How to Test Relaysby Lawrence Stephens
The relays in your car are electrical switches that are used to control different electrical components, such as the air conditioner, the fuel pump, and the radiator fans. Relays can malfunction and fail over time. Testing a relay to see if it is still functioning properly may seem like a daunting task to someone who is unfamiliar with testing electronic components. The testing procedure is fairly straightforward, however, and it can be done with the use of a standard multimeter.
Locate the relay that you want to test. Refer to your owner's manual for relay locations. They are usually under the dashboard or under the hood, depending on the circuit that the relay controls.
Turn the ignition switch to the "On" position, but do not crank the engine.
Use a high impedance test light to test that the relay is receiving power. Connect the alligator clip from the light to a suitable ground. Probe the wire from the relay to the component it controls. If the bulb lights, then there is power leaving the relay, and it is working properly.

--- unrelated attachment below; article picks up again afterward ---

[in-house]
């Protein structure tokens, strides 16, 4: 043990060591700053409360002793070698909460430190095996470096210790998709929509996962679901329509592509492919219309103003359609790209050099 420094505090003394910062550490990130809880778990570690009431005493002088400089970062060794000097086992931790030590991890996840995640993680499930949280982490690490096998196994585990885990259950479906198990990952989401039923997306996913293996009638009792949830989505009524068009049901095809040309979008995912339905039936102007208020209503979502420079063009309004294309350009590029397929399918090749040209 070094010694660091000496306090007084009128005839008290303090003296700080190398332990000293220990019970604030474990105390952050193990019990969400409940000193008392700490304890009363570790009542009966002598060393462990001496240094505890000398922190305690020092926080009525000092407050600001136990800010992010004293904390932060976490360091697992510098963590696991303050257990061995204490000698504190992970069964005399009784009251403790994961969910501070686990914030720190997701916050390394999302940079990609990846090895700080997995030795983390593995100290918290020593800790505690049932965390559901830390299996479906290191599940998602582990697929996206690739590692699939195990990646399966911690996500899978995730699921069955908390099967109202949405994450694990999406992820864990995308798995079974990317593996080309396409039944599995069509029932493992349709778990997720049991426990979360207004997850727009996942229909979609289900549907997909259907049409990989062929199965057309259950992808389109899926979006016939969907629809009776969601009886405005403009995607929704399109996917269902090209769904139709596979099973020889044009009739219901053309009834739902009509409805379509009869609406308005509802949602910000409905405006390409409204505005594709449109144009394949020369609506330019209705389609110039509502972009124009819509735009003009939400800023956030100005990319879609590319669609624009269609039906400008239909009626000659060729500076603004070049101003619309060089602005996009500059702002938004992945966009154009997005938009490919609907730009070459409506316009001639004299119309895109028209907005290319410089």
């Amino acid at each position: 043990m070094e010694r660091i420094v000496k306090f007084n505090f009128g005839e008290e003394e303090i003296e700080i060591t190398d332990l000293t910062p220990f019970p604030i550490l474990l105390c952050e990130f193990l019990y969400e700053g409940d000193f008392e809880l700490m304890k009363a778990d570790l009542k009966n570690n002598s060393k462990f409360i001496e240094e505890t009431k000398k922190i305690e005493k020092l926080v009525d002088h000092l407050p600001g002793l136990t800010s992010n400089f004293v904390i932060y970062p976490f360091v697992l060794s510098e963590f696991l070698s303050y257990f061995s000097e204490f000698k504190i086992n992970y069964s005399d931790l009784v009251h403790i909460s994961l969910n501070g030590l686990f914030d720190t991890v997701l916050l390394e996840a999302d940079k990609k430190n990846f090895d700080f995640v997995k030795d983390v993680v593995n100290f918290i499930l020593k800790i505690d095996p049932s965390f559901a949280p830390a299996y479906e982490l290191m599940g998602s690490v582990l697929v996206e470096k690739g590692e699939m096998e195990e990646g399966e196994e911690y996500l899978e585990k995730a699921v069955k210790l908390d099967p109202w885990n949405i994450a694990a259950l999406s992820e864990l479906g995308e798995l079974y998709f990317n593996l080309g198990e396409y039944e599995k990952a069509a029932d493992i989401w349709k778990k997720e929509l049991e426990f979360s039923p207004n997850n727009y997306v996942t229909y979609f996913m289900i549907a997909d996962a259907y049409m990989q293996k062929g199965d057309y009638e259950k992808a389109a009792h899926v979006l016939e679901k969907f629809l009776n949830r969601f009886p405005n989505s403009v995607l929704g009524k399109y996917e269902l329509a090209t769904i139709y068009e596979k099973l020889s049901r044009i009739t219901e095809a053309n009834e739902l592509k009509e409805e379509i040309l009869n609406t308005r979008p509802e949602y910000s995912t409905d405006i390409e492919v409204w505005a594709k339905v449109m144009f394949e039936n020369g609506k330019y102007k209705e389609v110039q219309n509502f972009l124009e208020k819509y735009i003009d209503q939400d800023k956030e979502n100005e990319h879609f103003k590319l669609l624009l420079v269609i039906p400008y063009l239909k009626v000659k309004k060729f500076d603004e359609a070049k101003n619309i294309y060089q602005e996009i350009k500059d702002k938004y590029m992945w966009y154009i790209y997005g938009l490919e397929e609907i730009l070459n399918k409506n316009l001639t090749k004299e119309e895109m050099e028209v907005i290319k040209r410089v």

Use the same probing procedure on the wires that are receiving voltage from the power source. If the bulb fails to light, then power is not coming into the relay. The power source should be tested.
Turn the ignition off and remove the relay from the connector. Be careful not to break the locking tabs on the case.
Set the multimeter to the "Ohms" setting and test the continuity of the relay's power terminals. The terminals are usually labeled on the case of the relay. The multimeter should have an infinite, or "OL," reading. If there is continuity, replace the relay.
Attach a jumper wire to the positive terminal of the battery and one of the control terminals. Attach the other jumper cable to the opposite control terminal and a suitable ground. You should hear a click as the connection is made. If you do not, reverse the control terminal connections. If there is still no click, you will need to replace the relay.
Things You'll Need
- High impedance testing light
Lawrence Stephens has been writing professionally since 2008. He has written on a variety of topics for newspapers and websites, including Bizcovering and "The Harbor Sound." He has worked as a ghostwriter in fiction and nonfiction. In addition to writing full time, he is working toward a Bachelor of Science in computer programming from the University of Phoenix.